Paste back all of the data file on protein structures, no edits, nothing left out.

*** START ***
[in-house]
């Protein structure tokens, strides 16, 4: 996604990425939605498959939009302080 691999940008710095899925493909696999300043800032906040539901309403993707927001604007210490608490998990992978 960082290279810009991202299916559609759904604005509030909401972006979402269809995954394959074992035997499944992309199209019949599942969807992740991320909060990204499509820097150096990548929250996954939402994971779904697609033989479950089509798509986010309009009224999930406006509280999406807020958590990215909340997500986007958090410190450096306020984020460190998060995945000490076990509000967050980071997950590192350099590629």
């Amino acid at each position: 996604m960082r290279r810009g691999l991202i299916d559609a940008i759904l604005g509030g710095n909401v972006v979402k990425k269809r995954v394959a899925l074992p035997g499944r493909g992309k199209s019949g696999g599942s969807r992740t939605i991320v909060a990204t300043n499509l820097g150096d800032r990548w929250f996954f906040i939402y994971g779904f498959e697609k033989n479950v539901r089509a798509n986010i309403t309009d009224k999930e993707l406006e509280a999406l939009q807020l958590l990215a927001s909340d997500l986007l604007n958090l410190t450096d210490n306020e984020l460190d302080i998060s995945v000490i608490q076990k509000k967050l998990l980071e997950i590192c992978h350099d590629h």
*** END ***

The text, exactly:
[in-house]
């Protein structure tokens, strides 16, 4: 996604990425939605498959939009302080 691999940008710095899925493909696999300043800032906040539901309403993707927001604007210490608490998990992978 960082290279810009991202299916559609759904604005509030909401972006979402269809995954394959074992035997499944992309199209019949599942969807992740991320909060990204499509820097150096990548929250996954939402994971779904697609033989479950089509798509986010309009009224999930406006509280999406807020958590990215909340997500986007958090410190450096306020984020460190998060995945000490076990509000967050980071997950590192350099590629």
């Amino acid at each position: 996604m960082r290279r810009g691999l991202i299916d559609a940008i759904l604005g509030g710095n909401v972006v979402k990425k269809r995954v394959a899925l074992p035997g499944r493909g992309k199209s019949g696999g599942s969807r992740t939605i991320v909060a990204t300043n499509l820097g150096d800032r990548w929250f996954f906040i939402y994971g779904f498959e697609k033989n479950v539901r089509a798509n986010i309403t309009d009224k999930e993707l406006e509280a999406l939009q807020l958590l990215a927001s909340d997500l986007l604007n958090l410190t450096d210490n306020e984020l460190d302080i998060s995945v000490i608490q076990k509000k967050l998990l980071e997950i590192c992978h350099d590629h």